TORONTO – I reach the top of the hill on the crooked street and Casa Loma’s regal turrets come into full view.
I feel as if I’m Cinderella arriving for the ball. The forest of glass and steel towers that lined the route leading to this “castle” perched like a crown on the highest point in the city have been replaced by a fairytale garden filled with lush lawns, mighty old oak trees and sweet-smelling flowers.
That’s the power Casa Loma has over visitors — and it’s been that way ever since the grand home built by Sir Henry Pellatt became a museum in 1937.
Now Toronto’s third most visited tourist attraction (after the Eaton Centre and the CN Tower) Casa Loma brings out the romantic in everyone, especially young women who fantasize about dressing up for one of the grand balls held here or dream about getting married in its delightful gardens.
But to arrange a wedding ceremony at Casa Loma you have to make a reservation — two years in advance. An attendant tells me one woman recently booked the castle for her wedding two years from now... and she doesn’t even have a boyfriend yet!
Left: The rooms remind visitors of more gentile times in Toronto. Right: Grand staircases abound in this mighty mansion built in 1911.
Casa Loma hosts about 130 weddings annually and about 240 corporate and media events. It’s a favourite film location, with movies such as X-Men and Chicago being filmed here.
As I pass under the home’s grand entrance, I’m struck by the smell of rich wood and the opulence of this stately mansion, which was built by Pellatt between 1911-1914.
While Casa Loma (Spanish for Hill House) is one of the city’s most treasured landmarks, few people, even Torontonians, know the grand home houses some bad memories.
Sir Henry, a lover of medieval architecture as a youngster, made enough money from his railway and hydro investments to build his “family home” in the design of the great European castles he so admired in his youth.
He even hired renowned architect Edward J. Lennox to shape his 98-room dream home in a Gothic Revival style and spent $3.5 million of his fortune to see the project completed.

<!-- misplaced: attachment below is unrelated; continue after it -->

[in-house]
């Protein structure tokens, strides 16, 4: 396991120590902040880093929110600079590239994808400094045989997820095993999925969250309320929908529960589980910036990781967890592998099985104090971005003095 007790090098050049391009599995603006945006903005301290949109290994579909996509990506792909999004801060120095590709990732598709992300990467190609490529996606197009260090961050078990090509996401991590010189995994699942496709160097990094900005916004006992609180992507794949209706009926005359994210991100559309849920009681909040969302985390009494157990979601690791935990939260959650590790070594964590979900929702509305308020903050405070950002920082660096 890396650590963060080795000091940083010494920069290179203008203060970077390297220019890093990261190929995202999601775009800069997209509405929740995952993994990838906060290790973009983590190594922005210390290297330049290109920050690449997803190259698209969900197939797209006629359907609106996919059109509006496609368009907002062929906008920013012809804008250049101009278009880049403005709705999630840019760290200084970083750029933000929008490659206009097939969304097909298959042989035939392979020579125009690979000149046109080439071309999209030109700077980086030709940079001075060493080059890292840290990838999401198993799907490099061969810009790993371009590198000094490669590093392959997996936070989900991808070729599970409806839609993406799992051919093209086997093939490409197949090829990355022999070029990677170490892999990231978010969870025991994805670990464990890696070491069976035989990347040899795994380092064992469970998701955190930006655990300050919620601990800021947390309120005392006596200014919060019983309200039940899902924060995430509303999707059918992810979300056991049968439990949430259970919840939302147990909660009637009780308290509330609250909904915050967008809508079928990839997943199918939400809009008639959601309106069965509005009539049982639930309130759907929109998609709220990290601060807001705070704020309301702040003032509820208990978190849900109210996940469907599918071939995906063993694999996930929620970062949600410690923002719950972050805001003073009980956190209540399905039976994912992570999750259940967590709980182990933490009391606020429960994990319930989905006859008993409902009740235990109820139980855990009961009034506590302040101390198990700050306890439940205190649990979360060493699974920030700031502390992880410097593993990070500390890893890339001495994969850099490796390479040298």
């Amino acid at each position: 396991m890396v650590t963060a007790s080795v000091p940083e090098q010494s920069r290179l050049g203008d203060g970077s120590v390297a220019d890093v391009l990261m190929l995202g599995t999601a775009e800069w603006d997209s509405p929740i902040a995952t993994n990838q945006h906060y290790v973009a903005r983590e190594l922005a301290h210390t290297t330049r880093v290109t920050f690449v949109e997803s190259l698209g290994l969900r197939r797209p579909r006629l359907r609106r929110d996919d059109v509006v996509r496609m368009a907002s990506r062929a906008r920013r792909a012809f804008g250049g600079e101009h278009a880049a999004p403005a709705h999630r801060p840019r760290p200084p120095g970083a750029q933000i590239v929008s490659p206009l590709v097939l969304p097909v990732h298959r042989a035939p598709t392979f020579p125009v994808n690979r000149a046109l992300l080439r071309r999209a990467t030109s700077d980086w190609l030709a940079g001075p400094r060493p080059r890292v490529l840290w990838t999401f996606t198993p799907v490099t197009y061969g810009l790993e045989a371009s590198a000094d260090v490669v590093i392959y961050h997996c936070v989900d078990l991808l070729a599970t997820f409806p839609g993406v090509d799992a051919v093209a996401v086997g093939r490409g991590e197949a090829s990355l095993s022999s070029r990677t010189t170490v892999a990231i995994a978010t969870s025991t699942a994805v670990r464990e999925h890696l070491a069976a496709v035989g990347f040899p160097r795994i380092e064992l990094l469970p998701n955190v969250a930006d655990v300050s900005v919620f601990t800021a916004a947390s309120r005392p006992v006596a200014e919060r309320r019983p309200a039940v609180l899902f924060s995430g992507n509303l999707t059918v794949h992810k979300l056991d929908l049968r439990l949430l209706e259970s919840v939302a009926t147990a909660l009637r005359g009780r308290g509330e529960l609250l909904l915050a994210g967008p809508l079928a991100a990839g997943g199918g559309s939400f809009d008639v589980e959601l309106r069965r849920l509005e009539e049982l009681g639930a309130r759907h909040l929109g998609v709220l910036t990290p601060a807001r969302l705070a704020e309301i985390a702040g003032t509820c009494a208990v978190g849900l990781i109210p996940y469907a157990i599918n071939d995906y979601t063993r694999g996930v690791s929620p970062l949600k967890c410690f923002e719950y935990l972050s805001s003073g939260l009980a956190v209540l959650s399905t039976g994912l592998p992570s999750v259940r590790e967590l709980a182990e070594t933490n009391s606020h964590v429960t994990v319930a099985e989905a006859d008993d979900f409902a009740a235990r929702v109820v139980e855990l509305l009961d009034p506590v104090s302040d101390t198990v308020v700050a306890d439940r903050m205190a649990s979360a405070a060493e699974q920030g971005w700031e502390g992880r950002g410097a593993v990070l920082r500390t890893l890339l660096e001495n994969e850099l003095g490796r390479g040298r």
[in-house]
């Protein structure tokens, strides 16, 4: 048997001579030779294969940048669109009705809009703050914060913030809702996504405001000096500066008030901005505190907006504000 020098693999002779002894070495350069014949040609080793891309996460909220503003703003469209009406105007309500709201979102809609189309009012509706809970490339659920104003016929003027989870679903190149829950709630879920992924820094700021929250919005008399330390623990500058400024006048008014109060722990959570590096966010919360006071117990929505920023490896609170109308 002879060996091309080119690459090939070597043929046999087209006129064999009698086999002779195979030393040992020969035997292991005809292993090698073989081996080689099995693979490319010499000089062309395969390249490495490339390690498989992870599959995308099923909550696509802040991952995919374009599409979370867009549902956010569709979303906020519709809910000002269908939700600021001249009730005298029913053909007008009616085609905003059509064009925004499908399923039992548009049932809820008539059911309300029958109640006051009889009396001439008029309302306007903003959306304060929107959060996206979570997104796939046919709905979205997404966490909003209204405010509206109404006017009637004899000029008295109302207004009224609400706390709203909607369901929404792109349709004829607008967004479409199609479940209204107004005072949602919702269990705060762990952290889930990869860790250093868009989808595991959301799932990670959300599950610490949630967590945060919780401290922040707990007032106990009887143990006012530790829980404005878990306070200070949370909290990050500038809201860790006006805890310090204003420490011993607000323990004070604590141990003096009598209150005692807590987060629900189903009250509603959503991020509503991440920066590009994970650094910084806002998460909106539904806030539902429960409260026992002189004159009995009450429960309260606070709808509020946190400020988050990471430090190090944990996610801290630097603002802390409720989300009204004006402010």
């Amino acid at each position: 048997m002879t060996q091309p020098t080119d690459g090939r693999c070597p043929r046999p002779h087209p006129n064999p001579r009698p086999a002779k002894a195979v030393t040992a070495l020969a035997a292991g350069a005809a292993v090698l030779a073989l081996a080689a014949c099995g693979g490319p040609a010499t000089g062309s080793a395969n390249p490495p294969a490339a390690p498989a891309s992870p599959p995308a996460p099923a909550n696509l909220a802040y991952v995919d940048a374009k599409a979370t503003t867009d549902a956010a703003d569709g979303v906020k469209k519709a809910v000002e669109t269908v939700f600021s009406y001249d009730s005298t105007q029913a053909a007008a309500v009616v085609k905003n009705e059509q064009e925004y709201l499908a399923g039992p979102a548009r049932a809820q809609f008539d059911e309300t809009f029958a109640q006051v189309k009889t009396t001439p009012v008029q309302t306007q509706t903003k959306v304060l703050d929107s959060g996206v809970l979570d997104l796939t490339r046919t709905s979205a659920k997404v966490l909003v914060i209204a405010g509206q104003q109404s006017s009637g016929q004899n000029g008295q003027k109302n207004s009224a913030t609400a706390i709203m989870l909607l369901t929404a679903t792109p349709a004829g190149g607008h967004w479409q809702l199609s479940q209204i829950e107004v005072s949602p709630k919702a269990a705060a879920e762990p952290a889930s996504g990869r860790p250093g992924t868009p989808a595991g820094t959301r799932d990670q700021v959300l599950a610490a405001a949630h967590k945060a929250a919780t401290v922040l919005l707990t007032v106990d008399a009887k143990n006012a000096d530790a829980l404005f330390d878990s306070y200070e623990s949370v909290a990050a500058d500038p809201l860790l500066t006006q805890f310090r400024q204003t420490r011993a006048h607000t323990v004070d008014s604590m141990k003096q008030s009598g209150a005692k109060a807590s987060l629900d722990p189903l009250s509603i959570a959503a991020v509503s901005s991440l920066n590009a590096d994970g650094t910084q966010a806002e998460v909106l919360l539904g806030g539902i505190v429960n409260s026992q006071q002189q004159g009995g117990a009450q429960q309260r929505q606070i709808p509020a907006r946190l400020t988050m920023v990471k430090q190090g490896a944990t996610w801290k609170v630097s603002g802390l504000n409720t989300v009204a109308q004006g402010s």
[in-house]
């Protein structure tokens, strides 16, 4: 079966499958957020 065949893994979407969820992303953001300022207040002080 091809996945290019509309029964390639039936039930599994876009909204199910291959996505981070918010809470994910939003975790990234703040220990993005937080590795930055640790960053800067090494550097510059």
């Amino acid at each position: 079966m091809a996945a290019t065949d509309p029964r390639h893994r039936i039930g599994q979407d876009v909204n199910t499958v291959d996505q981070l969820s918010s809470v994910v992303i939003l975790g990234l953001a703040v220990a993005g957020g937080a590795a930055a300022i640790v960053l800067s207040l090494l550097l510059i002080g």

It took 300 workers three years to build a house that would need 40 servants to keep it clean. The final result was a masterpiece.
But Sir Henry’s dream home quickly became a house of horrors. Thanks to the outbreak of World War I and the stock market crash of 1929 which brought on the Great Depression, Pellatt’s fortunes quickly vanished and the family was forced to abandon Casa Loma in 1932, just 10 years after moving in.
It operated as a hotel for a while, and finally became a museum in 1937.
I wander the halls of the great house, poking my head into rooms that display the hand-carved furniture the family originally bought. Some rooms are empty; Sir Henry ran out of money to decorate them all.
Left: The lovely gardens and grounds are a joy to wander. Right: The grand home still exhibits great dignity and charm.
The three-storey home’s library, dining hall, watch tower, Pellatt’s private office, swimming pool and a secret passage keep me spellbound for hours.
Lady Pellatt’s room is every little girl’s dream — accented in pinks and blues with the walls painted in Lady Pellatt’s favourite colour, Wedgwood blue. Pixie light streams through a board window; a rose tea set sits on a trolley next to a comfy couch waiting for the lady of the house to pour her guests a cup. It’s all so charming.
The entrance to wheelchair-bound Lady Pellatt’s bathroom was made much wider to compensate for the device and the mansion even has an elevator — the first private home in the city to offer such a luxury.
Casa Loma invites you to let your imagination run wild: In the grand library hall, I imagine the family gathered around the fireplace while an author reads from one of his just-published works. In the banquet hall, I can almost hear the clatter of fine crystal, china and silverware. In the ballroom, I envision men in tails leading women in princess gowns around the dance floor while magical music fills the room.
The old saying “one man’s home is another man’s castle” must have been written after Casa Loma was built.
- Casa Loma can be reached by car or by subway - exit at St. Clair West station.
- Once inside, you can borrow a headphone and take a self-guided media-tour which tells the castle’s historic story and details what you are seeing.
- There’s a gift shop and a small restaurant on the premises.
- Activities are held year-round at Casa Loma — especially good are the ones held at Christmas and Halloween.
- Casa Loma is open daily (except Christmas Day) between 9:30 a.m. and 5 p.m. — last admission is 4 p.m.
- Admission is $20 for adults.
- Visit www.casaloma.org
for more details.